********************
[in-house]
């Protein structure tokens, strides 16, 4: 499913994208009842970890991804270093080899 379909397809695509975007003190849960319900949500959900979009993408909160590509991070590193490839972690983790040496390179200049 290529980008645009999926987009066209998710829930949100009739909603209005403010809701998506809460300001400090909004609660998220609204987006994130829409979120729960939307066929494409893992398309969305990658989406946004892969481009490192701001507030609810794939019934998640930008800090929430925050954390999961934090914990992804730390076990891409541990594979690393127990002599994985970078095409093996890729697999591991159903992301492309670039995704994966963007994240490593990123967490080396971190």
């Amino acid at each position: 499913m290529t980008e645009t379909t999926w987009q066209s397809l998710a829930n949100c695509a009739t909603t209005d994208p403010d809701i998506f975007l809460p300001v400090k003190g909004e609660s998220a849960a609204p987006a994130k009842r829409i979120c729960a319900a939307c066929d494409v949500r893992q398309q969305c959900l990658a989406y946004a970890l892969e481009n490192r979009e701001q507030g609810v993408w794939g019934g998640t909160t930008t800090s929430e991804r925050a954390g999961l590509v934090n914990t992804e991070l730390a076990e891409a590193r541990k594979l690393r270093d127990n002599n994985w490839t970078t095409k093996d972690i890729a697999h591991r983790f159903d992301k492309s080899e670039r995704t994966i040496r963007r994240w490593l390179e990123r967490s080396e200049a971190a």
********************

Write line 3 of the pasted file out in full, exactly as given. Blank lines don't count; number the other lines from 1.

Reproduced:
């Amino acid at each position: 499913m290529t980008e645009t379909t999926w987009q066209s397809l998710a829930n949100c695509a009739t909603t209005d994208p403010d809701i998506f975007l809460p300001v400090k003190g909004e609660s998220a849960a609204p987006a994130k009842r829409i979120c729960a319900a939307c066929d494409v949500r893992q398309q969305c959900l990658a989406y946004a970890l892969e481009n490192r979009e701001q507030g609810v993408w794939g019934g998640t909160t930008t800090s929430e991804r925050a954390g999961l590509v934090n914990t992804e991070l730390a076990e891409a590193r541990k594979l690393r270093d127990n002599n994985w490839t970078t095409k093996d972690i890729a697999h591991r983790f159903d992301k492309s080899e670039r995704t994966i040496r963007r994240w490593l390179e990123r967490s080396e200049a971190a």